Genmab has filed to raise up to $500 million (€448 million) in an IPO on the Nasdaq exchange. The huge offering will set Genmab up to take antibody-drug conjugate (ADC) tisotumab vedotin to market in cervical cancer while pushing other programs through the clinic.
Denmark’s Genmab spun off from Medarex in 1999 and listed its stock on two European exchanges the following year, raising around $233 million, which was a record for a biotech listing in the region at that time. The subsequent success of the company, which discovered Johnson & Johnson’s multiple myeloma star Darzalex, made it a perennial candidate for a Nasdaq listing.
Now, with a pipeline of wholly owned and co-developed assets to advance, Genmab is turning to Nasdaq for a fundraising that will fuel its push to become a standalone, commercial-stage biopharma company.
Development of tisotumab vedotin, a tissue factor-targeting ADC, will swallow up some of the cash. Genmab is co-developing the drug with Seattle Genetics. In March, the partners shared data linking the ADC to a 22% confirmed response rate in patients with advanced metastatic cervical cancer. The data emboldened Genmab to plot further development and the build-out of its commercial teams.
Genmab plans to take tisotumab vedotin to market using the IPO funds and have enough left over to advance other clinical programs. Management plans to test tisotumab vedotin in other indications and run clinical trials of a clutch of wholly owned assets.
Anti-AXL ADC enapotamab vedotin, a CD3xCD20 bispecific antibody and HexaBody-DR5/DR5 are all in phase 1/2 trials that are scheduled to report initial data later this year. Genmab has earmarked some of the IPO money for ongoing development of enapotamab vedotin in solid tumor indications and the continuation of phase 1/2 trials of the other two assets.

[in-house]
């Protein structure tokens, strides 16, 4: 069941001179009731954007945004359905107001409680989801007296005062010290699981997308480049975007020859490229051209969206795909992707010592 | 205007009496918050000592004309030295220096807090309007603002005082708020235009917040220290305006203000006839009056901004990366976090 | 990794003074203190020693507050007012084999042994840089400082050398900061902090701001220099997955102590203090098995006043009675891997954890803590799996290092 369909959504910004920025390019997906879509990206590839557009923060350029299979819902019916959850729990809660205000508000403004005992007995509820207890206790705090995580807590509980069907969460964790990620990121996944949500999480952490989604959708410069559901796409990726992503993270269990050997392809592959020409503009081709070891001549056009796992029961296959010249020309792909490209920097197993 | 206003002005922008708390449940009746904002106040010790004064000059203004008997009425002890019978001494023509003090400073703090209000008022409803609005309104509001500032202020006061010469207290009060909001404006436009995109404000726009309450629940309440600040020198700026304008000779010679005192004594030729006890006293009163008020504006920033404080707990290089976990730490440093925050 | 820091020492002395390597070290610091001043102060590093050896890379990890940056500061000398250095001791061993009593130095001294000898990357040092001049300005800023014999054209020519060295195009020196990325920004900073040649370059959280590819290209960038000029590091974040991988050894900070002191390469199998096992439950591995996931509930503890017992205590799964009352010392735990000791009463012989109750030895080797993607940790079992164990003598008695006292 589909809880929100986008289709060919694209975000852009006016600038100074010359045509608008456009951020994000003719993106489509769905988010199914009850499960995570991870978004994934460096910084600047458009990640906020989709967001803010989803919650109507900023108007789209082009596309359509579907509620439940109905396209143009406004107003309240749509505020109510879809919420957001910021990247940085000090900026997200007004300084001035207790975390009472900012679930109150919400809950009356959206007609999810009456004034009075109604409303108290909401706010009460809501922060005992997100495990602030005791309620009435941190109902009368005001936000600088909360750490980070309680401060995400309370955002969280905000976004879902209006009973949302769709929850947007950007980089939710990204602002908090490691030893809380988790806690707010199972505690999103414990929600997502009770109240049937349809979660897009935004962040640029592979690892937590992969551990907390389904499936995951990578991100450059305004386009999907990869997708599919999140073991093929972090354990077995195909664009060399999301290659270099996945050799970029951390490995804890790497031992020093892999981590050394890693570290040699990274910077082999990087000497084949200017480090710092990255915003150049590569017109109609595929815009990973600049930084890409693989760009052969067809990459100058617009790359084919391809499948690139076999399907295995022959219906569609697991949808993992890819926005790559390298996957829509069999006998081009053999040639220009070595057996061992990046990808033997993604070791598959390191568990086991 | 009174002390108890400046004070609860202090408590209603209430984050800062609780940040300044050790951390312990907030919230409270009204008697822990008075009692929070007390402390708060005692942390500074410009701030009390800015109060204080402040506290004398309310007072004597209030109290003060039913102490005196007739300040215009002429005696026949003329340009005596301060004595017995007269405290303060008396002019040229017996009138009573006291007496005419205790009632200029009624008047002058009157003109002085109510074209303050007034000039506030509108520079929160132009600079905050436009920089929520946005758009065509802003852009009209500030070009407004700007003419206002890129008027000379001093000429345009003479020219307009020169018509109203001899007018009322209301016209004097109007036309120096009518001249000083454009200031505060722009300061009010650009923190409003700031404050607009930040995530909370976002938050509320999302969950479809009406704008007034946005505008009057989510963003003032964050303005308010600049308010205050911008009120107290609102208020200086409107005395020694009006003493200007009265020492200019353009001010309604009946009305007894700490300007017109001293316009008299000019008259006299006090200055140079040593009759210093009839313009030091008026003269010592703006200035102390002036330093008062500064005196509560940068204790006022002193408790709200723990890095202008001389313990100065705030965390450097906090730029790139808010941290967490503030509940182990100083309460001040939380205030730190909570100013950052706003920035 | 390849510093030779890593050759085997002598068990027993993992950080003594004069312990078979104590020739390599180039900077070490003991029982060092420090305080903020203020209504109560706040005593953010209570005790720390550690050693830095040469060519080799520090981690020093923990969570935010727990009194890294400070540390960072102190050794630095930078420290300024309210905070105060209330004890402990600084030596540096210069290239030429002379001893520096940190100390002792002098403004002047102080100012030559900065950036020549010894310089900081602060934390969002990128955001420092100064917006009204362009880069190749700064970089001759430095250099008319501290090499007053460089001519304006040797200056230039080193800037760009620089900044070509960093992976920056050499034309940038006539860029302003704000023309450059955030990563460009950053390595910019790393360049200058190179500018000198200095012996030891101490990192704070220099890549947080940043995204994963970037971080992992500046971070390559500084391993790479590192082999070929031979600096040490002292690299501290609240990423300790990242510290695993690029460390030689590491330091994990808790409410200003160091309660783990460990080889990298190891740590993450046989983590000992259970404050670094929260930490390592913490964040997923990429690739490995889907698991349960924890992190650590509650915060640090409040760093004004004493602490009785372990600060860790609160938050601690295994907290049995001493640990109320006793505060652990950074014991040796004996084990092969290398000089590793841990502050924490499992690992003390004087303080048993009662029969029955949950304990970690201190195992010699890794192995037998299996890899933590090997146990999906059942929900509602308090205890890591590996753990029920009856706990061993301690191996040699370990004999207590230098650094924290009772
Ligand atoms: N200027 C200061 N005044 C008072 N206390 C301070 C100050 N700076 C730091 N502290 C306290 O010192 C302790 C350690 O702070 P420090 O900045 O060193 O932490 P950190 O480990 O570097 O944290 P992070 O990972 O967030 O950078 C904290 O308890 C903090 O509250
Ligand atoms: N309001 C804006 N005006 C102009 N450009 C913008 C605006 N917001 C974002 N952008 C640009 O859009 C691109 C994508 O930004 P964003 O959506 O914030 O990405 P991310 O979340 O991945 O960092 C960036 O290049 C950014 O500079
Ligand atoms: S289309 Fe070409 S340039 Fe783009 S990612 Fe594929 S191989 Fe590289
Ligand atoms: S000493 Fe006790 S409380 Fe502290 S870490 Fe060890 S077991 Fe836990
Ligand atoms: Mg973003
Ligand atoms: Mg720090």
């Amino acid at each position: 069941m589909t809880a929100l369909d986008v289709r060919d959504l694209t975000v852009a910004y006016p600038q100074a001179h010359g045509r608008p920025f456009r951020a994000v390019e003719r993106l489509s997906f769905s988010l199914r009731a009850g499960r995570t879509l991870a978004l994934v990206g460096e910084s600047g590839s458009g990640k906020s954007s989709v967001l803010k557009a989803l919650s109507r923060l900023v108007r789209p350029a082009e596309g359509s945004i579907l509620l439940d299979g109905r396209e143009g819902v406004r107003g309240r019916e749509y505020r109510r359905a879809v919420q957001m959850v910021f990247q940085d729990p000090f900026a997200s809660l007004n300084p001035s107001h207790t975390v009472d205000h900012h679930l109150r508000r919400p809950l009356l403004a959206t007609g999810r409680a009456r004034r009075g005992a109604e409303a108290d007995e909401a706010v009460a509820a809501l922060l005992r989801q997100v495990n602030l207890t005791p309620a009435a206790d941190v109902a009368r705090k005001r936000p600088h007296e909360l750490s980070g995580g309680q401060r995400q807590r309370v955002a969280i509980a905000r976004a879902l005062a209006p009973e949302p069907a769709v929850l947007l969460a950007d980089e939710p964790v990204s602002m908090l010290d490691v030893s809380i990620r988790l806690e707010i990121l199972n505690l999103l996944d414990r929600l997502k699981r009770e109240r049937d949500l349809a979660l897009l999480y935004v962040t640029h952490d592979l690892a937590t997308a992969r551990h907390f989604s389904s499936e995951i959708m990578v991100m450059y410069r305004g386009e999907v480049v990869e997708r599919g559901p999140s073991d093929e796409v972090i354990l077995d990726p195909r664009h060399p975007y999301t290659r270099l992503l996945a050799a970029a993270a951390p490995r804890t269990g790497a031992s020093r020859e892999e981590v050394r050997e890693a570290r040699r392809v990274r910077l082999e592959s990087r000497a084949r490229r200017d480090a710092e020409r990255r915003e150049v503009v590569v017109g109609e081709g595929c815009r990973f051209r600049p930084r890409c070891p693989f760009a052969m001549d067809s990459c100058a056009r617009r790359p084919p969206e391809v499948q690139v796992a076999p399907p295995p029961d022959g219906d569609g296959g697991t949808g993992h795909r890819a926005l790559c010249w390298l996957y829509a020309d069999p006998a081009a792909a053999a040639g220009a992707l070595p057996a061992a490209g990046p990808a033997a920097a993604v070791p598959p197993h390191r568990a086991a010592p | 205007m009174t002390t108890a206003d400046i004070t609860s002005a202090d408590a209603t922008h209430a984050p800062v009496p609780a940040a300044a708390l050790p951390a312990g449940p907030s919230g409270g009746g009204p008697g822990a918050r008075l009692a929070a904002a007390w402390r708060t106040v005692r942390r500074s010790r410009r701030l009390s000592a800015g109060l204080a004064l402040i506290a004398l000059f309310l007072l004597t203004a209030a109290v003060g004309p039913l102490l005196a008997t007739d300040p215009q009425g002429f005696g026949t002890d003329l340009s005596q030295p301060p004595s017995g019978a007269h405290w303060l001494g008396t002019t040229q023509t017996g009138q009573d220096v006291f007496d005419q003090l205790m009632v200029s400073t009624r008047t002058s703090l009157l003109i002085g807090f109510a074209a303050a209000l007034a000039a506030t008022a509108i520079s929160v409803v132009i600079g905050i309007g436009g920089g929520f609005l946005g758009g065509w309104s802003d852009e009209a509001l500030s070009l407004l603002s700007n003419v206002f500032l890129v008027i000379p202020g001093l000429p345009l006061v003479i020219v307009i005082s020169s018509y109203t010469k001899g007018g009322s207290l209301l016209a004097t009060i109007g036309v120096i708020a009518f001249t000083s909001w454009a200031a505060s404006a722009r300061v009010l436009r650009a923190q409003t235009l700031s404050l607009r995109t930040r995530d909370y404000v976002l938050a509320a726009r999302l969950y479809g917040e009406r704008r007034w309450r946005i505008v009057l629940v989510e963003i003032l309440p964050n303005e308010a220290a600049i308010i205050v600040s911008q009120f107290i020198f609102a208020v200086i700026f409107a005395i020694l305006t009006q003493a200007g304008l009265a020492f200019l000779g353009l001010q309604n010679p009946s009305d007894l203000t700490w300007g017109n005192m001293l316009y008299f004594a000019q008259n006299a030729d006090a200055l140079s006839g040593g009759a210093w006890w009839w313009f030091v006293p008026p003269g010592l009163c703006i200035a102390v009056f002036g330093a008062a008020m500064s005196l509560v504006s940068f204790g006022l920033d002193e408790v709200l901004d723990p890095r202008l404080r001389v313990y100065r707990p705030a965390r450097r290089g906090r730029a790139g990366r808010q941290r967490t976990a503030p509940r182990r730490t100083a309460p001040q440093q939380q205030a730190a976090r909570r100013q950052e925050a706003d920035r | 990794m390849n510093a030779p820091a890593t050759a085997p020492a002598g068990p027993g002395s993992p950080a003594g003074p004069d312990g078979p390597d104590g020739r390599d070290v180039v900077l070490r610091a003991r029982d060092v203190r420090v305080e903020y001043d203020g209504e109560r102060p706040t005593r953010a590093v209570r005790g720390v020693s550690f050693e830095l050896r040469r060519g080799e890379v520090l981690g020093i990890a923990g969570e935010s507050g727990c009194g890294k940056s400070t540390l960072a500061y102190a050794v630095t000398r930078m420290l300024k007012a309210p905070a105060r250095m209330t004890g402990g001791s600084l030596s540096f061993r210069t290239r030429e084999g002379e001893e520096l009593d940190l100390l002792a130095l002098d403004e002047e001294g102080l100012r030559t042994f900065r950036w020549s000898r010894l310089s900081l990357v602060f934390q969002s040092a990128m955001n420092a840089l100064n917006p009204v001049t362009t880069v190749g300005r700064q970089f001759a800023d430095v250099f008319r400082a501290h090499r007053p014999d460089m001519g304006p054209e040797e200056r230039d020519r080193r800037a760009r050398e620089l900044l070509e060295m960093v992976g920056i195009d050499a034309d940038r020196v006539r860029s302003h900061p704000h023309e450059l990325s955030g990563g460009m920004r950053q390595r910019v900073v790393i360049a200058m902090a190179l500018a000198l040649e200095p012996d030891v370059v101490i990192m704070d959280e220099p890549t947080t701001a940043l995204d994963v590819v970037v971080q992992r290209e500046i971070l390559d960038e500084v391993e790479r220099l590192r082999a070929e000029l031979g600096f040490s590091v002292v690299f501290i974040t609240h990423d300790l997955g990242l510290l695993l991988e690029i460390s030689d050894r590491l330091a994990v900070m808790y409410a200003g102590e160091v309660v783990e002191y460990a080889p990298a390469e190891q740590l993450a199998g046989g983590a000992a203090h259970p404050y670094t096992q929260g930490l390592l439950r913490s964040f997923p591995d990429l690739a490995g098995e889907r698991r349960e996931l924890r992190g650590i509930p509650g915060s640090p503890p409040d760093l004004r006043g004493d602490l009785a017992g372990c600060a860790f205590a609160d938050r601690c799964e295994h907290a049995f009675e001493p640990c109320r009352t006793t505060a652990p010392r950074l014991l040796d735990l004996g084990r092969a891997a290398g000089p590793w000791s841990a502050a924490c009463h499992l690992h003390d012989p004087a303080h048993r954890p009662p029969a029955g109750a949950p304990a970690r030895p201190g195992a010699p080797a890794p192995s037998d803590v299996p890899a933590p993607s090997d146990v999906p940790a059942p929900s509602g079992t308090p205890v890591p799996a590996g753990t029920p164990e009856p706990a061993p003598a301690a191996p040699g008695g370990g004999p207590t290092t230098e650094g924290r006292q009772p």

The readouts are part of a busy 2019. Genmab is also planning to file to run phase 1/2 trials of three other drugs, namely bispecifics aimed at PD-L1x4-1BB. CD40x4-1BB and two non-overlapping epitopes on CD37.
If Genmab executes its 2019 strategy, it will emerge with a broad pipeline befitting its aspirations to establish itself as a midsized biopharma company. Genmab has evidence that drugs discovered and developed in its labs can go on to make a big impact, too, albeit when they are taken through the clinic and onto market by larger partners.
Last year, Genmab posted revenues of $455 million, in large part due to the success of Darzalex. The J&J-partnered multiple myeloma drug delivered stellar data on its way to market. And, while a rival drug from Sanofi hit the mark in phase 3 earlier this year, there remains scope for J&J to significantly add to Darzalex’s already-blockbuster sales in the years to come.